Identifying Detail <ul><li>Identifying details in a text to answer specific questions (eg: who, what, when, where, why) is often achieved through a strategy known as ‘Scanning’ for details. This is actually a technique often used in daily life when looking up a word in the telephone book or dictionary. Also when you read a newspaper, you're probably not reading it word-by-word, instead you're scanning the text for important information of interest. </li></ul>
Making Inferences <ul><li>When we read a text, the author does not tell us everything. Therefore, we must be able to guess some things and make clear assumptions from the information, facts, opinions and author’s feelings presented in the passage. Such a process of guessing and critical thinking is called Making inferences . </li></ul>
Recognizing Purpose <ul><li>Recognizing the purpose of a text involves firstly asking yourself a few important questions such as “What am I reading?” to determine text type ( eg: newspaper article, website, advertisement ), “Why did the author write the text?”, to establish author’s objectives, and “Why am I reading this text?”, to determine your own reading objectives and what you can extract from the passage. </li></ul>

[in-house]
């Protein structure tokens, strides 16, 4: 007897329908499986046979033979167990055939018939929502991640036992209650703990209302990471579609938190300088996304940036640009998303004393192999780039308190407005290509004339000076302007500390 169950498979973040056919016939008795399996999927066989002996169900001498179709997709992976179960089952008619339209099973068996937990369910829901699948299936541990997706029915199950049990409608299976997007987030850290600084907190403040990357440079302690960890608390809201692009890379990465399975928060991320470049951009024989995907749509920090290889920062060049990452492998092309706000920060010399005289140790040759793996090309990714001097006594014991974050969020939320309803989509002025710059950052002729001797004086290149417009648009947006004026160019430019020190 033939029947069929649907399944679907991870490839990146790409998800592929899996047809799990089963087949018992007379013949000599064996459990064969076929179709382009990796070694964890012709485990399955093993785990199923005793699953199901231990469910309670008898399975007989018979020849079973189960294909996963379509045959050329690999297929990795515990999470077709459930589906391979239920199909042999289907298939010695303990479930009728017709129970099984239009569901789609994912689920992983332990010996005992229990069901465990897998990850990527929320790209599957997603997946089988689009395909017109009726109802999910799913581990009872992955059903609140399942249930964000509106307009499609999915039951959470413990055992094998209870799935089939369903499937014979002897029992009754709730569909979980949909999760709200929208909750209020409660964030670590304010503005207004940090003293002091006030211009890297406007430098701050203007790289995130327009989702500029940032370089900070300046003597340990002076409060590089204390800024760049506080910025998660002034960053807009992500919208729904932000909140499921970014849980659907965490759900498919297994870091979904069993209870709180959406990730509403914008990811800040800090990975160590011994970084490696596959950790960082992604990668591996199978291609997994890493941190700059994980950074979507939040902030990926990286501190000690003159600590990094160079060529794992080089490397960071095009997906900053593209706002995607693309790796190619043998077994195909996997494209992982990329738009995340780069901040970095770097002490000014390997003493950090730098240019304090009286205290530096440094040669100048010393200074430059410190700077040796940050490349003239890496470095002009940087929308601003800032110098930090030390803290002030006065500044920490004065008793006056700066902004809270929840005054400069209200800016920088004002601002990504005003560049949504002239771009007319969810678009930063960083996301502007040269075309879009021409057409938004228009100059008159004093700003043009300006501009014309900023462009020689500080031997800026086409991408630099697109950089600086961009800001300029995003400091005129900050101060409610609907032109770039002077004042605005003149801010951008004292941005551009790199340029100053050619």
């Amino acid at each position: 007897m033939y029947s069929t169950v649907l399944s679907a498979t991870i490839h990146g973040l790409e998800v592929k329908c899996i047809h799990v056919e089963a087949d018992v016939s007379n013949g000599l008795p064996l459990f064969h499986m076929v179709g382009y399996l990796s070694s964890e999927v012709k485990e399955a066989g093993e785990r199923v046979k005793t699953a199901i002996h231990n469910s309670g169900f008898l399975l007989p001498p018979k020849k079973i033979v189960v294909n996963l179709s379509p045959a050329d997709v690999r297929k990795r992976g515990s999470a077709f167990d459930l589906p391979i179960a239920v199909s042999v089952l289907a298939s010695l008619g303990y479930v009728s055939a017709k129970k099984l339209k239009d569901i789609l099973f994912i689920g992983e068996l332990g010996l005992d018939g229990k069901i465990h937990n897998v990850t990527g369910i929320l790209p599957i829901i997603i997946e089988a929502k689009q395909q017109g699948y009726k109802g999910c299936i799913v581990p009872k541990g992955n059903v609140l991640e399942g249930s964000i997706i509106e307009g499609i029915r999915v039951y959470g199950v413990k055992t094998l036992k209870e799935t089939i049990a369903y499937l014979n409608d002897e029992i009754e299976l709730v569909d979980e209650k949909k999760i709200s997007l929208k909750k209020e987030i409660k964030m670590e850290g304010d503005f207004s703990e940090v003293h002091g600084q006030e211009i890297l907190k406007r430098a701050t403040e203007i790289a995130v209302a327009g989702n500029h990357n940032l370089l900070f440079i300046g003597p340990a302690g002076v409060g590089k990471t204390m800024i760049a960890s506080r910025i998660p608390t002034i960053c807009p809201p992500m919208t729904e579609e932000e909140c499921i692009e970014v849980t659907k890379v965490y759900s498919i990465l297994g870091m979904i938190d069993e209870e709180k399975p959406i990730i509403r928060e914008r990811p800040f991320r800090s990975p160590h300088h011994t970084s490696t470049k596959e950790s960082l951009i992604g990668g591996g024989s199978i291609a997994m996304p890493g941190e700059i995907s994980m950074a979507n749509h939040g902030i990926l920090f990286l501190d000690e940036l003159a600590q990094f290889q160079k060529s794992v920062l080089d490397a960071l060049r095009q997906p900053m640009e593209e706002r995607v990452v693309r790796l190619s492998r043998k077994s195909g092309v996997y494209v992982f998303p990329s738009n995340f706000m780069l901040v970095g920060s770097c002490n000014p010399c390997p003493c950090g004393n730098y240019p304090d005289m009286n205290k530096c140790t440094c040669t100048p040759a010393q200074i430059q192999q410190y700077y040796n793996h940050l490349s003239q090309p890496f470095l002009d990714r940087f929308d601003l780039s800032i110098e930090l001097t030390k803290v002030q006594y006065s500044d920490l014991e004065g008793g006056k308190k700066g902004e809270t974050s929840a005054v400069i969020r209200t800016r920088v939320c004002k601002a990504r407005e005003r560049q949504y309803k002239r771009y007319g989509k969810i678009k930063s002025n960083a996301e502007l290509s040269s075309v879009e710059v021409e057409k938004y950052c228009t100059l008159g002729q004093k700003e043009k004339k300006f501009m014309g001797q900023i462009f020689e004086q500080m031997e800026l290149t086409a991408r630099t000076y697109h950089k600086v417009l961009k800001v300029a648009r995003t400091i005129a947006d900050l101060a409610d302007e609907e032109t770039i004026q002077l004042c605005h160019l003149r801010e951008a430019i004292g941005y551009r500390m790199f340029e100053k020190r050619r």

Reading for Gist <ul><li>Reading for gist is reading to get a general sense of what a reading passage is basically about. In other words, we read to understand the main topic, or theme of the passage. For example, a reading passage might basically be about a new type of technology, or a tourist's vacation trip, or a story about a fictional character. </li></ul>
Defining Vocabulary <ul><li>Often a reading passage contains definitions or explanations of new words related to the topic. The definitions in the text may be given through different clues to help you identify how the author has explained its meaning. It is important to understand synonyms or parallel expressions are often used to define target vocabulary items . </li></ul>
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